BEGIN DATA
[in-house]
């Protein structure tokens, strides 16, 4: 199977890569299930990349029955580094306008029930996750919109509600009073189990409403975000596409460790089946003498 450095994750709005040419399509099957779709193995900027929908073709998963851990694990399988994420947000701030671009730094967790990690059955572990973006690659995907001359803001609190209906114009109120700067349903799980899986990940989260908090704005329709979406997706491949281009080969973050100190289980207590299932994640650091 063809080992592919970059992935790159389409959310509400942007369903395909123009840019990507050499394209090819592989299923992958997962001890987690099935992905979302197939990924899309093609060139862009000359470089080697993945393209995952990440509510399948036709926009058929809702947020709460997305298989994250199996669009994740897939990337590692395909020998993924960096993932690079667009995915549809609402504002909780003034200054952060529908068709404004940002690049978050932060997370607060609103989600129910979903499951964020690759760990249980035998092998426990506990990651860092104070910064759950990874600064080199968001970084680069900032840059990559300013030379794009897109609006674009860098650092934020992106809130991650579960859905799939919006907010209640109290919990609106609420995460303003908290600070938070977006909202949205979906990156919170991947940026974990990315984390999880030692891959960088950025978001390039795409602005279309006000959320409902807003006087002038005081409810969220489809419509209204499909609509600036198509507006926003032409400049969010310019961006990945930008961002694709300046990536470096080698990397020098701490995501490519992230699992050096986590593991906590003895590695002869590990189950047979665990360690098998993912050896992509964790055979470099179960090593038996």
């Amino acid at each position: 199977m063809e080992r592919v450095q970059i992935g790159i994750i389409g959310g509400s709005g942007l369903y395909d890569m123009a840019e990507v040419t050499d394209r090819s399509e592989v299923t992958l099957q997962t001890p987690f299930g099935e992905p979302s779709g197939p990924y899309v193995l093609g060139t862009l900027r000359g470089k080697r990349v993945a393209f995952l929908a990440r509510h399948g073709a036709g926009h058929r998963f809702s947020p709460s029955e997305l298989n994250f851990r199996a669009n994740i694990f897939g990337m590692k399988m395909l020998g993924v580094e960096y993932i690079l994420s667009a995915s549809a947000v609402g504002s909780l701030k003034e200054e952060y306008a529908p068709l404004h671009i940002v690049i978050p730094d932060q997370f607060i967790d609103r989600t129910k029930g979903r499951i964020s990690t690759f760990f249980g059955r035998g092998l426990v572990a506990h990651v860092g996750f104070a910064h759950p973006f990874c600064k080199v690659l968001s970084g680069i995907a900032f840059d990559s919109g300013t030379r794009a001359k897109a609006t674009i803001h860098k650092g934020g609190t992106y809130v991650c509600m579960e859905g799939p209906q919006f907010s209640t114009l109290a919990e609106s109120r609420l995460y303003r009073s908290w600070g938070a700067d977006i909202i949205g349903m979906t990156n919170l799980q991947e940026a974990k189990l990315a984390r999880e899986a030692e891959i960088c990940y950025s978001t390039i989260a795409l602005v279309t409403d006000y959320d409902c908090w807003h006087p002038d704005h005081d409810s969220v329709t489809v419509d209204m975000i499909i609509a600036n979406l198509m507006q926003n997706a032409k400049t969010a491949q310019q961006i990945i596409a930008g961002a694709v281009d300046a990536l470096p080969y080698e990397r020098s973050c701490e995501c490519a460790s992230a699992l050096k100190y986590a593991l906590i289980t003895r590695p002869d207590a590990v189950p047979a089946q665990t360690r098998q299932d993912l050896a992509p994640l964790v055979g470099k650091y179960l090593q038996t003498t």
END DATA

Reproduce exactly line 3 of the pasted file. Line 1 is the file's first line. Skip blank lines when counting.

């Amino acid at each position: 199977m063809e080992r592919v450095q970059i992935g790159i994750i389409g959310g509400s709005g942007l369903y395909d890569m123009a840019e990507v040419t050499d394209r090819s399509e592989v299923t992958l099957q997962t001890p987690f299930g099935e992905p979302s779709g197939p990924y899309v193995l093609g060139t862009l900027r000359g470089k080697r990349v993945a393209f995952l929908a990440r509510h399948g073709a036709g926009h058929r998963f809702s947020p709460s029955e997305l298989n994250f851990r199996a669009n994740i694990f897939g990337m590692k399988m395909l020998g993924v580094e960096y993932i690079l994420s667009a995915s549809a947000v609402g504002s909780l701030k003034e200054e952060y306008a529908p068709l404004h671009i940002v690049i978050p730094d932060q997370f607060i967790d609103r989600t129910k029930g979903r499951i964020s990690t690759f760990f249980g059955r035998g092998l426990v572990a506990h990651v860092g996750f104070a910064h759950p973006f990874c600064k080199v690659l968001s970084g680069i995907a900032f840059d990559s919109g300013t030379r794009a001359k897109a609006t674009i803001h860098k650092g934020g609190t992106y809130v991650c509600m579960e859905g799939p209906q919006f907010s209640t114009l109290a919990e609106s109120r609420l995460y303003r009073s908290w600070g938070a700067d977006i909202i949205g349903m979906t990156n919170l799980q991947e940026a974990k189990l990315a984390r999880e899986a030692e891959i960088c990940y950025s978001t390039i989260a795409l602005v279309t409403d006000y959320d409902c908090w807003h006087p002038d704005h005081d409810s969220v329709t489809v419509d209204m975000i499909i609509a600036n979406l198509m507006q926003n997706a032409k400049t969010a491949q310019q961006i990945i596409a930008g961002a694709v281009d300046a990536l470096p080969y080698e990397r020098s973050c701490e995501c490519a460790s992230a699992l050096k100190y986590a593991l906590i289980t003895r590695p002869d207590a590990v189950p047979a089946q665990t360690r098998q299932d993912l050896a992509p994640l964790v055979g470099k650091y179960l090593q038996t003498t």